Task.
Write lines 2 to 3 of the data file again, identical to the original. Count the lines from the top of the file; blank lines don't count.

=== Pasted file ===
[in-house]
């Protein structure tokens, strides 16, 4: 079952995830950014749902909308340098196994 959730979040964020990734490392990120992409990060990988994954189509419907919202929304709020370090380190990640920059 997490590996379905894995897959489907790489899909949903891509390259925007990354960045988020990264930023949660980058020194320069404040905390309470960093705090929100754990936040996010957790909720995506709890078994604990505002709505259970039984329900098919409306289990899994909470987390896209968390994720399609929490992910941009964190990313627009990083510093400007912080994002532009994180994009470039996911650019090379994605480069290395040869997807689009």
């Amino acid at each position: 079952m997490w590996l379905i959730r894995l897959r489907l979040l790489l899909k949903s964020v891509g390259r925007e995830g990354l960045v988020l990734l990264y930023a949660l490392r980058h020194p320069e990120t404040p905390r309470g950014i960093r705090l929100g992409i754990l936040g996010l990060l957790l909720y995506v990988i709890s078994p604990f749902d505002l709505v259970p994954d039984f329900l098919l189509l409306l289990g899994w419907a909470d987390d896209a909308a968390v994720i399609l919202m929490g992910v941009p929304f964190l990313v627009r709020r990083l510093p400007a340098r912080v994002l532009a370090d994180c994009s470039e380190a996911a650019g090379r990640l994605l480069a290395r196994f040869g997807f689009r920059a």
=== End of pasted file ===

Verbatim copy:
């Protein structure tokens, strides 16, 4: 079952995830950014749902909308340098196994 959730979040964020990734490392990120992409990060990988994954189509419907919202929304709020370090380190990640920059 997490590996379905894995897959489907790489899909949903891509390259925007990354960045988020990264930023949660980058020194320069404040905390309470960093705090929100754990936040996010957790909720995506709890078994604990505002709505259970039984329900098919409306289990899994909470987390896209968390994720399609929490992910941009964190990313627009990083510093400007912080994002532009994180994009470039996911650019090379994605480069290395040869997807689009």
């Amino acid at each position: 079952m997490w590996l379905i959730r894995l897959r489907l979040l790489l899909k949903s964020v891509g390259r925007e995830g990354l960045v988020l990734l990264y930023a949660l490392r980058h020194p320069e990120t404040p905390r309470g950014i960093r705090l929100g992409i754990l936040g996010l990060l957790l909720y995506v990988i709890s078994p604990f749902d505002l709505v259970p994954d039984f329900l098919l189509l409306l289990g899994w419907a909470d987390d896209a909308a968390v994720i399609l919202m929490g992910v941009p929304f964190l990313v627009r709020r990083l510093p400007a340098r912080v994002l532009a370090d994180c994009s470039e380190a996911a650019g090379r990640l994605l480069a290395r196994f040869g997807f689009r920059a």